Working with a couple relocating from Colorado, Rhodes Architecture + Light was immediately challenged by land that dropped quickly from the only access point to a rocky ridge, making construction of traditional foundations very inefficient.
Utilizing the land use strategies recommended by Kitsap County we designed a “tree house” suspended above the ground on glued-laminated timber columns supporting two stories up to forty feet above the forest floor. Suquamish means “place of clear water”. The minimal impact on the land that drove this residence included simple careful strategies for capturing rain and percolating storm water, very little excavation and removal of soils, minimal concrete foundations, and a light structure that captures views of the forest, water, and a distant Seattle skyline to the east.
The residence is entered from a 55 foot long suspended bridge; the entry views of the house are of a low, humble structure, that is sensitive to the surrounding community. An entry foyer borrows space from a 2-½ story central stair that organizes and opens the interior of the house to light and eastern views. Living, dining, and kitchen spaces are open to a glass dining bay and high covered porch. A master bedroom wing shares the upper level, separated and turned 15 degrees toward views of Seattle. The lower level contains two guest bedrooms, bathrooms, extensive entertainment and exercise space, and storage.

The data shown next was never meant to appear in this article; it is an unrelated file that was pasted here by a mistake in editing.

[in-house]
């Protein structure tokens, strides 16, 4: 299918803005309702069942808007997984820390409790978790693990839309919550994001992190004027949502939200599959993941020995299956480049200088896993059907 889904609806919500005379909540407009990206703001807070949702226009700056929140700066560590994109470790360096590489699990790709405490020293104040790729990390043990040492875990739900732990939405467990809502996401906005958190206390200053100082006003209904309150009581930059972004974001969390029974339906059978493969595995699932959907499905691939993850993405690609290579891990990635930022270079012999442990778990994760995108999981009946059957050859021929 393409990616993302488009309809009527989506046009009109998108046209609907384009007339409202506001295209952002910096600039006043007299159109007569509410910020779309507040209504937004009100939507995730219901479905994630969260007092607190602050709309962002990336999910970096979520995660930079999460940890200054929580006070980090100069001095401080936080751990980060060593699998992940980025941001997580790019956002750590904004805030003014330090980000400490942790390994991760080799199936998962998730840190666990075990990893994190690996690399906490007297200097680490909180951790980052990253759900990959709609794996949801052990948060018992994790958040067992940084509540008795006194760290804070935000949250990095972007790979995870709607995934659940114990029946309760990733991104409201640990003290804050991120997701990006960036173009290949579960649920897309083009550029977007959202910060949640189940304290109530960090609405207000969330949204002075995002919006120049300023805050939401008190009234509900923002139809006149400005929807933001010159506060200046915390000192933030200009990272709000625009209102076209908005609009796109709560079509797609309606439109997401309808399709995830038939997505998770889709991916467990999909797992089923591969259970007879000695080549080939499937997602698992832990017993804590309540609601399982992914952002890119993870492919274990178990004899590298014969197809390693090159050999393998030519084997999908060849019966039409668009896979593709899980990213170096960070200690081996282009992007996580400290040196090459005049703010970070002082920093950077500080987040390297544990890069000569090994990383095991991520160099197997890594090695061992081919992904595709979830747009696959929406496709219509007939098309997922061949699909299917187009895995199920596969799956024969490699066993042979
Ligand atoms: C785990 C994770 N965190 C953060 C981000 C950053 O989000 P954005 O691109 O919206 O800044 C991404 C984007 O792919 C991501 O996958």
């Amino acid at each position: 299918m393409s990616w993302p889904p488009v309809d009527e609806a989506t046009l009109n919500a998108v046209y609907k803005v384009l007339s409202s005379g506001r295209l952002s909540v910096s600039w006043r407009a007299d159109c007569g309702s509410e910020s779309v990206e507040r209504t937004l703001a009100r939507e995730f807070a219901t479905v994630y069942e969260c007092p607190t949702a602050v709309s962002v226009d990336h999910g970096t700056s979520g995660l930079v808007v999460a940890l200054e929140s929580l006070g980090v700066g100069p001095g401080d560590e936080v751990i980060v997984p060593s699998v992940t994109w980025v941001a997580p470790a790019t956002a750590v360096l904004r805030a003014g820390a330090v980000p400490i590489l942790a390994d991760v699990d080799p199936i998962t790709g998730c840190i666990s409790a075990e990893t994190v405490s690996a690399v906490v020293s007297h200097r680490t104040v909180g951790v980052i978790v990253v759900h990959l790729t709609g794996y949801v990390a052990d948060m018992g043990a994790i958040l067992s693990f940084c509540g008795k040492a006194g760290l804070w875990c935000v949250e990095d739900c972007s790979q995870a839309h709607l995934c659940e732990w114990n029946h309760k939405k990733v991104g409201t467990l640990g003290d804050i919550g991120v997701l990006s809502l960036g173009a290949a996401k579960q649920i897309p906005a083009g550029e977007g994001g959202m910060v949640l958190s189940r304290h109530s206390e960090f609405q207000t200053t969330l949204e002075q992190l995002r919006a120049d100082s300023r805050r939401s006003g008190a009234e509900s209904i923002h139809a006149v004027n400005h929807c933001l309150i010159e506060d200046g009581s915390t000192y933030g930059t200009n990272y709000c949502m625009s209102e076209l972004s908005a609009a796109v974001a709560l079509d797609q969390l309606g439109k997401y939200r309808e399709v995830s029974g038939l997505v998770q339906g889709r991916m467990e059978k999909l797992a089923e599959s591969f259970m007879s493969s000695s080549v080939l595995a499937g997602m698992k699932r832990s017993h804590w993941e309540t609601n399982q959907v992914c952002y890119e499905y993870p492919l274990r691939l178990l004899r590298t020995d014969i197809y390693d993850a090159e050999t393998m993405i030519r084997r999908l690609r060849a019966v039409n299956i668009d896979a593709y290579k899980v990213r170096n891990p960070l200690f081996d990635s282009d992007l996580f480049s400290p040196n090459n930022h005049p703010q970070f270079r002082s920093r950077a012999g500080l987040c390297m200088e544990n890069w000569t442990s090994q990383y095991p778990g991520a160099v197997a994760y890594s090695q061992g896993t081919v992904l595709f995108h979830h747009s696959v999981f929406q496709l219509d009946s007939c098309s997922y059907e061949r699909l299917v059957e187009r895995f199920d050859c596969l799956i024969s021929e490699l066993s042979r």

The Suquamish Residence design incorporated many sustainable features including captured rainwater, simple on-site percolated storm water, a radiant hydronic heating system, high-efficiency boilers, fans, appliances, and insulating window systems utilizing reused wood dust. The predominate structural material is composed of FSC managed wood columns and beams. The majority (eighty eight percent) of the 1.67 acre site was left native and untouched by architecture.
Rhodes Architecture + Light worked closely with the clients to develop a kitchen, laundry, utility, and home office center to the house, which was laid out carefully to give them an efficient working “core’. The glued-laminated wood structure that lifts the house off of the land is also expressed honestly throughout the residence. The structural system was a careful collaboration with Swenson Say Faget Engineers and the construction of the house could not have happened without amazing work by Fairbank Construction and their subcontractors.